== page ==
In 2015 the countries of the world will hopefully agree on a binding climate treaty in Paris. The outcome should stop climate change, which is currently threatening the wellbeing of the inhabitants of this planet.
What are the threats facing the coastal area and the marine systems? The answer to this question was presented in the Summary for policymakers of the Intergovernmental Panel on Climate Change (IPCC) in 2014.
Coastal systems and low-lying areas
Due to sea level rise projected throughout the 21st century and beyond, coastal systems and low-lying areas will increasingly experience adverse impacts such as submergence, coastal flooding, and coastal erosion (very high confidence).
The population and assets projected to be exposed to coastal risks as well as human pressures on coastal ecosystems will increase significantly in the coming decades due to population growth, economic development, and urbanization (high confidence).
The relative costs of coastal adaptation vary strongly among and within regions and countries for the 21st century. Some low-lying developing countries and small island states are expected to face very high impacts that, in some cases, could have associated damage and adaptation costs of several percentage points of GDP.
Healthy mangroves and sea grass beds will be needed for well-functioning coastal ecology and storm protection in Utila, Honduras, also in the future. Photo copyright (c) 2015 Erkki Siirila.
Due to projected climate change by the mid 21st century and beyond, global marine-species redistribution and marine-biodiversity reduction in sensitive regions will challenge the sustained provision of fisheries productivity and other ecosystem services (high confidence).
Spatial shifts of marine species due to projected warming will cause high-latitude invasions and high local-extinction rates in the tropics and semi-enclosed seas (medium confidence).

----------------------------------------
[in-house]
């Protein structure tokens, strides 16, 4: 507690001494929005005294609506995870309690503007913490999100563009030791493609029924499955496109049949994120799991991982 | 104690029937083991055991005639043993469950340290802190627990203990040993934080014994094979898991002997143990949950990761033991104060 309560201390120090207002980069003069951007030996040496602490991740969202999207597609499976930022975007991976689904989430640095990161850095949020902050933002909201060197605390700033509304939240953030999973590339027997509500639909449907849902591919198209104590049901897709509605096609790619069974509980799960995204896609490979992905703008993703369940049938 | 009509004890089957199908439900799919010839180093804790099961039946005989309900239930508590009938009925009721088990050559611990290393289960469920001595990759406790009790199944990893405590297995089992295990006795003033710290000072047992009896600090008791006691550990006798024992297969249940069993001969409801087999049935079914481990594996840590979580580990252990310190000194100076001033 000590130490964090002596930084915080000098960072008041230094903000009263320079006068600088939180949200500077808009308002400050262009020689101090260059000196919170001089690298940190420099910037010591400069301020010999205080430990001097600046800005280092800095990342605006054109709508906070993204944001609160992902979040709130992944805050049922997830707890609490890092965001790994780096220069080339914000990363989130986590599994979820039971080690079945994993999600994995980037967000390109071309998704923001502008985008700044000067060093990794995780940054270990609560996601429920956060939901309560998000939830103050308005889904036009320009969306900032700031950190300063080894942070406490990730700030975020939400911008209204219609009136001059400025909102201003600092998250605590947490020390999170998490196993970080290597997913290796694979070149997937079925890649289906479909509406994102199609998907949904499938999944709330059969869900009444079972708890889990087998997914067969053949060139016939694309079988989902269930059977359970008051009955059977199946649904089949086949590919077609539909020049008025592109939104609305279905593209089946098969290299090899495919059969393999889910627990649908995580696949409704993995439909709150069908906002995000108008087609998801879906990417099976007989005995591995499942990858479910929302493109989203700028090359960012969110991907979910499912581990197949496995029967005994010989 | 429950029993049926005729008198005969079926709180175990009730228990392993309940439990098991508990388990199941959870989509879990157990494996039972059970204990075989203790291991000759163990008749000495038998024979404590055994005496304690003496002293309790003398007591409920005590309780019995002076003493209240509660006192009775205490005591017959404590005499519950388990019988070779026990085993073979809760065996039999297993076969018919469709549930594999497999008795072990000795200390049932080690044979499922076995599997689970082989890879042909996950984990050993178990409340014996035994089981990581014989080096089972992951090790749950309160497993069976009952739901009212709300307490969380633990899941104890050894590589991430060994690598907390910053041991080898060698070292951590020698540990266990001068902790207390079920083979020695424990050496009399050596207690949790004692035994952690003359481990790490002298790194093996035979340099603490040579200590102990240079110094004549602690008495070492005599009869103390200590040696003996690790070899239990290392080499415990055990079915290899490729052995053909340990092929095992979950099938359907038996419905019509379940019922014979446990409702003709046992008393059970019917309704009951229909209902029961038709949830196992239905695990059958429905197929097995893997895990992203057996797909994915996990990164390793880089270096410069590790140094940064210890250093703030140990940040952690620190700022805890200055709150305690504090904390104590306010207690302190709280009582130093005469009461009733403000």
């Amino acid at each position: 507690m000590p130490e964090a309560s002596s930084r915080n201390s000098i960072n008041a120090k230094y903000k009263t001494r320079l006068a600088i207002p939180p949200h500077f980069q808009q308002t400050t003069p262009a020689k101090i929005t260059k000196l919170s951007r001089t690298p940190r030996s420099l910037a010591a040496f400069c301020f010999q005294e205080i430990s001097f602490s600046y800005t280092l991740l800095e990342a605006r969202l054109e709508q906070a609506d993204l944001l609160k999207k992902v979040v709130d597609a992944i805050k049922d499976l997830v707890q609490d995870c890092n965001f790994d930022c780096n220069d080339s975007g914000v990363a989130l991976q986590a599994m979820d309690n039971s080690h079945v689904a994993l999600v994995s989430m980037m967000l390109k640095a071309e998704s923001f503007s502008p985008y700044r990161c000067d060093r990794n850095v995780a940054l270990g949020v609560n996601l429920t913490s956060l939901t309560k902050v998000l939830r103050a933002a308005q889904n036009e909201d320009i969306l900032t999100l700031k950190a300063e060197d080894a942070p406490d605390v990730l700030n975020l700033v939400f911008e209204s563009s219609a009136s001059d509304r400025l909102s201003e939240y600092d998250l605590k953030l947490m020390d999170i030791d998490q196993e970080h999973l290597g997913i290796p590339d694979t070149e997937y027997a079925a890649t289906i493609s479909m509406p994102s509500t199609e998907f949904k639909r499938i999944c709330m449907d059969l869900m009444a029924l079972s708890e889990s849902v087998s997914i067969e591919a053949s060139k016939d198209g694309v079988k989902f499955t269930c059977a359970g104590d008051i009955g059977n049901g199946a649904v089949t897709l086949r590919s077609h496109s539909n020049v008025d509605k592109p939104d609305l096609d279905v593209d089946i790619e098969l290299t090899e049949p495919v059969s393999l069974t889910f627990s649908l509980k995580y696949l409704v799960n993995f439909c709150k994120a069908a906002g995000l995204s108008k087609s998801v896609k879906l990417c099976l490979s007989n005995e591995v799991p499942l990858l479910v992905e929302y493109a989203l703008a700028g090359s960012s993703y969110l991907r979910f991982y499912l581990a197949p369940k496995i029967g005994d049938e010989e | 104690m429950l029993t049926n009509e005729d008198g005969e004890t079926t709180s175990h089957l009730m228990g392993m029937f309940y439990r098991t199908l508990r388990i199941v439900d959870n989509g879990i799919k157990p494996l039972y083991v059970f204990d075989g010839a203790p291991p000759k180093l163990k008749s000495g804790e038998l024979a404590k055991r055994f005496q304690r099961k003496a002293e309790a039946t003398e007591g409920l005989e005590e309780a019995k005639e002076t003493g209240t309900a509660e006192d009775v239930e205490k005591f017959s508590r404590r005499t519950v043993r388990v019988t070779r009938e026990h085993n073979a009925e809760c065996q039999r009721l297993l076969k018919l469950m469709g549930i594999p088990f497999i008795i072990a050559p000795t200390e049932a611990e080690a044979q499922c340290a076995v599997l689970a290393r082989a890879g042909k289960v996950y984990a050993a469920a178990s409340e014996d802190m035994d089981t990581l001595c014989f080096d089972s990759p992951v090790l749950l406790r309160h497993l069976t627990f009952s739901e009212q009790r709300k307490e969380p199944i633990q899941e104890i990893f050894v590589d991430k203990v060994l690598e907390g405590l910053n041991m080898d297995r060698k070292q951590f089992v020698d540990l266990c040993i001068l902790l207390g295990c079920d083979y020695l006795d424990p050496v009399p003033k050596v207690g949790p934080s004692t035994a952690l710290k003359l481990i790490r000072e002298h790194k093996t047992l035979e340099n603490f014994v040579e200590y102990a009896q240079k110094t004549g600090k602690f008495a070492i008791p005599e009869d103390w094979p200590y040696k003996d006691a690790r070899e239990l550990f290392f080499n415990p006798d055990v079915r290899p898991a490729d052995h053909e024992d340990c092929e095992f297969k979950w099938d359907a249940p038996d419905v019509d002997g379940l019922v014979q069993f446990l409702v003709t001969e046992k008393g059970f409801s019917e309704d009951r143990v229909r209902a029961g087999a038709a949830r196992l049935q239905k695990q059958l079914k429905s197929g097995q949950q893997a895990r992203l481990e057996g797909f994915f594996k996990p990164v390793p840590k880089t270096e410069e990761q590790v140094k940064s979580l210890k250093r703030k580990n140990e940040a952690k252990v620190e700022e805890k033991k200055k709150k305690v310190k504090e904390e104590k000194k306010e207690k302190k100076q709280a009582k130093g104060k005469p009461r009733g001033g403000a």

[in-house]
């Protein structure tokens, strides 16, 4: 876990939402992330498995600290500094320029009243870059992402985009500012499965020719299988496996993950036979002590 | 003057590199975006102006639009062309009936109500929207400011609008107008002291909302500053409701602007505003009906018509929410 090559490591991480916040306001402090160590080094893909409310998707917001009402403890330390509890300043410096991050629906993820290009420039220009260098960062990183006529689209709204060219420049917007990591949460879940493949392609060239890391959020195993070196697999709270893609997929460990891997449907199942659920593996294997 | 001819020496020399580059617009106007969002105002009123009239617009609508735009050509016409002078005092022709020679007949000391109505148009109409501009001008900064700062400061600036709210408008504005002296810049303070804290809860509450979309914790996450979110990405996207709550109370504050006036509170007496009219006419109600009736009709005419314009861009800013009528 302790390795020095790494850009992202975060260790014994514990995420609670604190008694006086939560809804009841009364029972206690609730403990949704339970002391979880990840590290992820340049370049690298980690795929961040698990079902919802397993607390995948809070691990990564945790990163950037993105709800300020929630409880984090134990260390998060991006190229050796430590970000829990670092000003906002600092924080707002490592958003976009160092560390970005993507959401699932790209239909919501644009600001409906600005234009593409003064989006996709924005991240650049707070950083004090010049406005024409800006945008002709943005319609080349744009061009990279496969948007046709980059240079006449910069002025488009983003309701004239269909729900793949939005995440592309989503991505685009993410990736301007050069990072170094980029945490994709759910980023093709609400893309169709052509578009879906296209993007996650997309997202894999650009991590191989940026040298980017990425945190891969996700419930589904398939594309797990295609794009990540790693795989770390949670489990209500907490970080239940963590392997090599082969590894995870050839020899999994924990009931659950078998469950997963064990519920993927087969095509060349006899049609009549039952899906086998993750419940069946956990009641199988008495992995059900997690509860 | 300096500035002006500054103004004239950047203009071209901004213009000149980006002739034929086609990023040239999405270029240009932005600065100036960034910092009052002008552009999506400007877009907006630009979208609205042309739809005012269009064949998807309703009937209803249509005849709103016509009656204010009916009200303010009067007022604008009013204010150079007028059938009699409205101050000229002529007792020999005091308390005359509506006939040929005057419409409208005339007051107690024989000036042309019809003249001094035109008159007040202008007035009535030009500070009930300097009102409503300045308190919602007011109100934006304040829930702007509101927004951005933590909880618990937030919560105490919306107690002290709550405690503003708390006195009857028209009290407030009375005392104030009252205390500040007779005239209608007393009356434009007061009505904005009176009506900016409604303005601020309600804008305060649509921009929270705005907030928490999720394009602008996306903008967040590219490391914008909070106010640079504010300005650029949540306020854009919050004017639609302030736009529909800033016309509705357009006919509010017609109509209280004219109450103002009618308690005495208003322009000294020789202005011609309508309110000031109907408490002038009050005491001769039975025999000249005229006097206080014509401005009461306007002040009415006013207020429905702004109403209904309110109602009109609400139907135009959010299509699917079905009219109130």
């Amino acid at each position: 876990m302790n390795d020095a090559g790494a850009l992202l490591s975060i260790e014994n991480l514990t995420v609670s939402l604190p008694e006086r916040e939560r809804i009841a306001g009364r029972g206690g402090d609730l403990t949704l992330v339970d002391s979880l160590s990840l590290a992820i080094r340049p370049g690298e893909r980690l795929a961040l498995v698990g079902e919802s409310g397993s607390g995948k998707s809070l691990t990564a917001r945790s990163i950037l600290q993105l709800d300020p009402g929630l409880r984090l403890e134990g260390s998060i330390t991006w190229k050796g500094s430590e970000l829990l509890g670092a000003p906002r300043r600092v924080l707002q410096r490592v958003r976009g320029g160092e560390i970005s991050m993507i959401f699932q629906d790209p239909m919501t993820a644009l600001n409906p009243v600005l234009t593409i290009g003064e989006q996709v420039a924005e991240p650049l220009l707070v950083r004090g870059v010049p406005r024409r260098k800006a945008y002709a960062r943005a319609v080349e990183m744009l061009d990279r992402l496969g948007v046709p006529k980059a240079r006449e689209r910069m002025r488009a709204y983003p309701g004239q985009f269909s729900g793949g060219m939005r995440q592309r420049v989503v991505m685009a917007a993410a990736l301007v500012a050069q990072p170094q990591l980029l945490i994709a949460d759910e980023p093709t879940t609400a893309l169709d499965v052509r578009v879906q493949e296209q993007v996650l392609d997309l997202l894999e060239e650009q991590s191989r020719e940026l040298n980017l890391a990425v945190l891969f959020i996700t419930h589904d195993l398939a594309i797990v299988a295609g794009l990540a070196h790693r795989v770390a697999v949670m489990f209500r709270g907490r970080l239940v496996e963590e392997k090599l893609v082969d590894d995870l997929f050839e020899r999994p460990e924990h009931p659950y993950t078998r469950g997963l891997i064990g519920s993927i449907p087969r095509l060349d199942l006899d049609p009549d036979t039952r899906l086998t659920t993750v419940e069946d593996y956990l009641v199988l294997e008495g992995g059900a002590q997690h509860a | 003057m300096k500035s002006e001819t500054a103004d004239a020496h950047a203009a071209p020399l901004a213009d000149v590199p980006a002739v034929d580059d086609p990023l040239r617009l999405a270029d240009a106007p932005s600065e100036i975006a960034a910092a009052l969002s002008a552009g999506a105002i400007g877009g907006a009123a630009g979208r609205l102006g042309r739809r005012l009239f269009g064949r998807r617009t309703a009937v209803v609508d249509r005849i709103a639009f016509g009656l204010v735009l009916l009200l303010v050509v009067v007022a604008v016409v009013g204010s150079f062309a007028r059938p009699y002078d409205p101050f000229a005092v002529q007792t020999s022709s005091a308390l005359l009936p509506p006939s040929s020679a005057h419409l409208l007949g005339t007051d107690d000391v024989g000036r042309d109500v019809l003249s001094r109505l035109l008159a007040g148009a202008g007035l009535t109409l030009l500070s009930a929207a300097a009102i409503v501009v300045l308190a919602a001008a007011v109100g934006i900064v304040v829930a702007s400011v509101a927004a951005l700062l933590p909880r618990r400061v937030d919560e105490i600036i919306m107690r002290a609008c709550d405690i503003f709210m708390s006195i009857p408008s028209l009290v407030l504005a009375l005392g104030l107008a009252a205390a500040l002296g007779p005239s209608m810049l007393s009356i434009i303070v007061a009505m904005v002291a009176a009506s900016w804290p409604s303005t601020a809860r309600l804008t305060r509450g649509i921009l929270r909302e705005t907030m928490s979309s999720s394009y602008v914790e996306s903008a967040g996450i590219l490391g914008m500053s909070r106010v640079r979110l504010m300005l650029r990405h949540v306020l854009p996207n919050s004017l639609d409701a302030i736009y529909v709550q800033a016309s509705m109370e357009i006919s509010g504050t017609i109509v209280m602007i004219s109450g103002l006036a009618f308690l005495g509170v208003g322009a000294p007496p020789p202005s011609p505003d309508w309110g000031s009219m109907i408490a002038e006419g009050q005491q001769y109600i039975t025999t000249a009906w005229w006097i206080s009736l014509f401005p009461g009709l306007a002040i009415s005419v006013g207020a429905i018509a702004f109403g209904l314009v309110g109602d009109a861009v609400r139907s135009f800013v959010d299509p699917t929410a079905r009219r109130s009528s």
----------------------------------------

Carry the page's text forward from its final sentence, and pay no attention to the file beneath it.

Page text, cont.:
Species richness and fisheries catch potential are projected to increase, on average, at mid and high latitudes (high confidence) and decrease at tropical latitudes (medium confidence).
The progressive expansion of oxygen minimum zones and anoxic “dead zones” is projected to further constrain fish habitat.
Open-ocean net primary production is projected to redistribute and, by 2100, fall globally under all scenarios.
Climate change adds to the threats of over-fishing and other nonclimatic stressors, thus complicating marine management regimes (high confidence).
For medium- to high-emission scenarios, ocean acidification poses substantial risks to marine ecosystems, especially polar ecosystems and coral reefs, associated with impacts on the physiology, behavior, and population dynamics of individual species from phytoplankton to animals (medium to high confidence).
Ocean acidification poses substantial risks to the health of reef-building corals. Photo from Utila, Honduras. Copyright (c) 2015 Erkki Siirila.
Highly calcified mollusks, echinoderms, and reef-building corals are more sensitive than crustaceans (high confidence) and fishes (low confidence), with potentially detrimental consequences for fisheries and livelihoods.
Ocean acidification acts together with other global changes (e.g., warming, decreasing oxygen levels) and with local changes (e.g., pollution, eutrophication) (high confidence). Simultaneous drivers, such as warming and ocean acidification, can lead to interactive, complex, and amplified impacts for species and ecosystems.
Source: IPCC, 2014: Summary for policymakers. In: Climate Change 2014: Impacts, Adaptation, and Vulnerability. Part A: Global and Sectoral Aspects. Contribution of Working Group II to the Fifth Assessment Report of the Intergovernmental Panel on Climate Change [Field, C.B., V.R. Barros, D.J. Dokken, K.J. Mach, M.D. Mastrandrea, T.E. Bilir, M. Chatterjee, K.L. Ebi, Y.O. Estrada, R.C. Genova, B. Girma, E.S. Kissel, A.N. Levy, S. MacCracken, P.R. Mastrandrea, and L.L. White (eds.)]. Cambridge University Press, Cambridge, United Kingdom and New York, NY, USA, pp. 1-32.